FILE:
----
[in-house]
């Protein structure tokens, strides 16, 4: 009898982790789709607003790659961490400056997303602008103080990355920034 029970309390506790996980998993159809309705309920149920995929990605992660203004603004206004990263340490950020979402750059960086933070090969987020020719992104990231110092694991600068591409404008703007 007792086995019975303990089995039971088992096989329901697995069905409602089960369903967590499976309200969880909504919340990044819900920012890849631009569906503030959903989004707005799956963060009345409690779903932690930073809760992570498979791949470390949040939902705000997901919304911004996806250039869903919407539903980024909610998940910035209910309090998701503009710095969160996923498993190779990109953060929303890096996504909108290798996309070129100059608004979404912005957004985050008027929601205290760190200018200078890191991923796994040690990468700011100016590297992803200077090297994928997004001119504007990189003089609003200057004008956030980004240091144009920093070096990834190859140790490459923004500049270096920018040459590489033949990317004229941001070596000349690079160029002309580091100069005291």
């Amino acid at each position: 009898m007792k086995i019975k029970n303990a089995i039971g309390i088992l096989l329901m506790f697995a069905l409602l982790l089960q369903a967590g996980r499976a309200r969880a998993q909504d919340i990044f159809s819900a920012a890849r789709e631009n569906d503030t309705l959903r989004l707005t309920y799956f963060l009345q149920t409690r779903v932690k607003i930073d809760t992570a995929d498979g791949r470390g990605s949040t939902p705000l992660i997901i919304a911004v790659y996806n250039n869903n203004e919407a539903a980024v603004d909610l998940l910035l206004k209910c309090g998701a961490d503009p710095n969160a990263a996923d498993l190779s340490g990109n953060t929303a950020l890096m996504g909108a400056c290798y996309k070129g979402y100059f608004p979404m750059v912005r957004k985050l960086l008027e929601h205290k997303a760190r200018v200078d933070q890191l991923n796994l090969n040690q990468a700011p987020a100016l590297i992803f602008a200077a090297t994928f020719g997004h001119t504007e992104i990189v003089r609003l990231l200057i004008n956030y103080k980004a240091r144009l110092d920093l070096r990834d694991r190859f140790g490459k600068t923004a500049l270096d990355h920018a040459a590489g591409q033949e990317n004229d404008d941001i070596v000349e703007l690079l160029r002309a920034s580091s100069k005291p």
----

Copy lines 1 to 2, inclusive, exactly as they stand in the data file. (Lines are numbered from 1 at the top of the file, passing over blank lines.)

[in-house]
């Protein structure tokens, strides 16, 4: 009898982790789709607003790659961490400056997303602008103080990355920034 029970309390506790996980998993159809309705309920149920995929990605992660203004603004206004990263340490950020979402750059960086933070090969987020020719992104990231110092694991600068591409404008703007 007792086995019975303990089995039971088992096989329901697995069905409602089960369903967590499976309200969880909504919340990044819900920012890849631009569906503030959903989004707005799956963060009345409690779903932690930073809760992570498979791949470390949040939902705000997901919304911004996806250039869903919407539903980024909610998940910035209910309090998701503009710095969160996923498993190779990109953060929303890096996504909108290798996309070129100059608004979404912005957004985050008027929601205290760190200018200078890191991923796994040690990468700011100016590297992803200077090297994928997004001119504007990189003089609003200057004008956030980004240091144009920093070096990834190859140790490459923004500049270096920018040459590489033949990317004229941001070596000349690079160029002309580091100069005291």